Dec 18th, 2003, 03:44 PM
Here's what Revisionist History actually means
White House Web Scrubbing
Offending Comments on Iraq Disappear From Site
By Dana Milbank
Washington Post Staff Writer
Thursday, December 18, 2003; Page A05
It's not quite Soviet-style airbrushing, but the Bush administration has been using cyberspace to make some of its own cosmetic touch-ups to history.
White House officials were steamed when Andrew S. Natsios, the administrator of the U.S. Agency for International Development, said earlier this year that U.S. taxpayers would not have to pay more than $1.7 billion to reconstruct Iraq -- which turned out to be a gross understatement of the tens of billions of dollars the government now expects to spend.
Recently, however, the government has purged the offending comments by Natsios from the agency's Web site. The transcript, and links to it, have vanished.
This is not the first time the administration has done some creative editing of government Web sites. After the insurrection in Iraq proved more stubborn than expected, the White House edited the original headline on its Web site of President Bush's May 1 speech, "President Bush Announces Combat Operations in Iraq Have Ended," to insert the word "Major" before combat.
Since the Sept. 11, 2001, attacks, administration Web sites have been scrubbed for anything vaguely sensitive, and passwords are now required to access even much unclassified information. Though it is not clear whether the White House is directing the changes, several agencies have been following a similar pattern. The federal Centers for Disease Control and Prevention and USAID have removed or revised fact sheets on condoms, excising information about their effectiveness in disease prevention, and promoting abstinence instead. The National Cancer Institute, meanwhile, scrapped claims on its Web site that there was no association between abortion and breast cancer. And the Justice Department recently redacted criticism of the department in a consultant's report that had been posted on its Web site.
Steven Aftergood, who directs the Project on Government Secrecy at the Federation of American Scientists, said the Natsios case is particularly pernicious. "This smells like an attempt to revise the record, not just to withhold information but to alter the historical record in a self-interested way, and that is sleazier than usual," he said. "If they simply said, 'We made an error; we underestimated,' people could understand it and deal with it."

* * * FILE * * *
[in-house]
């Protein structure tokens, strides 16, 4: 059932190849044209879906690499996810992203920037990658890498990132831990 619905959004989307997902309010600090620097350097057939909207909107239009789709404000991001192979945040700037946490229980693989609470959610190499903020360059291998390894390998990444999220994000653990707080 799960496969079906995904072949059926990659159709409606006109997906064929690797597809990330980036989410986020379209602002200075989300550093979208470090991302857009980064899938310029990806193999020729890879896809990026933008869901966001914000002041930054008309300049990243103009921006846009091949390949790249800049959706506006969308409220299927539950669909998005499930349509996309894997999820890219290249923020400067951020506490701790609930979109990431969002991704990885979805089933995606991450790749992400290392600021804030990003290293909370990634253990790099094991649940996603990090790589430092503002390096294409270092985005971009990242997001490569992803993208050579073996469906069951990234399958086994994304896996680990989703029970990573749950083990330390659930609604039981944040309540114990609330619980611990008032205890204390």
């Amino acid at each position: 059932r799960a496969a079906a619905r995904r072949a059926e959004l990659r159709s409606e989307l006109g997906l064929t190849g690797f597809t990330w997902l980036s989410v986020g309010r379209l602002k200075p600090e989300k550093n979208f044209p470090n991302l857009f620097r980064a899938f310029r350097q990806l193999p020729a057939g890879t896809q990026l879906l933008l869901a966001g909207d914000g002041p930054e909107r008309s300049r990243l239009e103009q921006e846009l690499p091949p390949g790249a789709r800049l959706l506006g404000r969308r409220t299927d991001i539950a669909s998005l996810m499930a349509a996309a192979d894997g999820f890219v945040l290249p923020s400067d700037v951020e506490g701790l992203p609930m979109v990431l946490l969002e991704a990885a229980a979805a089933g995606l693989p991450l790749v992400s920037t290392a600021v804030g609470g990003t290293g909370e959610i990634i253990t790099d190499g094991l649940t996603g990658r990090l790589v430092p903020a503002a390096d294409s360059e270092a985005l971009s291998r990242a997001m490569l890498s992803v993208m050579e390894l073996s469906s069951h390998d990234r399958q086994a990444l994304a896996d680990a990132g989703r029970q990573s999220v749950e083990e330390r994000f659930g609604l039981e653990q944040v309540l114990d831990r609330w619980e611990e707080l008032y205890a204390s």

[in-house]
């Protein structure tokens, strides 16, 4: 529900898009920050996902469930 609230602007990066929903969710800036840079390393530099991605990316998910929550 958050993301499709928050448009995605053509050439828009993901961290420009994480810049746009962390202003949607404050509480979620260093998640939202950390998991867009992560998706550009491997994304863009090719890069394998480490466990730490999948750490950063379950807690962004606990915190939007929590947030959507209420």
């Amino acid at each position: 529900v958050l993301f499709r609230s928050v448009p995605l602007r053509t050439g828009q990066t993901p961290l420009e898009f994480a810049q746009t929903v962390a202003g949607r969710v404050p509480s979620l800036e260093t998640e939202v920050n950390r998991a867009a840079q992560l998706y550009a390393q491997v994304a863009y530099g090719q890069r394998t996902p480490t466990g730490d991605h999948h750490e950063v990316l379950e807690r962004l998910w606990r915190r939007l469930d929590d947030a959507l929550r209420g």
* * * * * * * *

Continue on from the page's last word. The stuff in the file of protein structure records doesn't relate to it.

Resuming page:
For months after the April 23 Natsios interview on ABC's "Nightline," USAID.gov displayed the transcript. "You're not suggesting that the rebuilding of Iraq is going to be done for $1.7 billion?" an incredulous Ted Koppel asked Natsios.
"Well, in terms of the American taxpayers contribution, I do," Natsios said. "This is it for the U.S. The rest of the rebuilding of Iraq will be done by other countries who have already made pledges, Britain, Germany, Norway, Japan, Canada and Iraqi oil revenues. . . . But the American part of this will be $1.7 billion. We have no plans for any further-on funding for this."
A White House spokesman, asked later about these remarks, responded vaguely that he had not seen the statement in question. Then, sometime this fall, USAID made it easier for the administration to maintain its veil of ignorance on the subject by taking the transcript off its Web site.
For a while, the agency left telltale evidence by keeping the link to the transcript on its "What's New" page -- but yesterday the liberal Center for American Progress discovered that this link had disappeared, too, as well as the Google "cached" copies of the original page.
USAID spokeswoman Lejaune Hall, asked about this curious situation, searched the Web site herself for the missing document. "That is strange," she said. After a brief investigation, she reported back: "They were taken down off the Web site. There was going to be a cost. That's why they're not there."
But other government Web sites, including the State and Defense departments, routinely post interview transcripts, even from "Nightline." And, it turns out, there is no cost. "We would not charge for that," said ABC News spokesman Jeffrey Schneider. "We would have no trouble with a government agency linking to one of our interviews, and we are unaware of anybody from [ABC] making any request that anything be removed."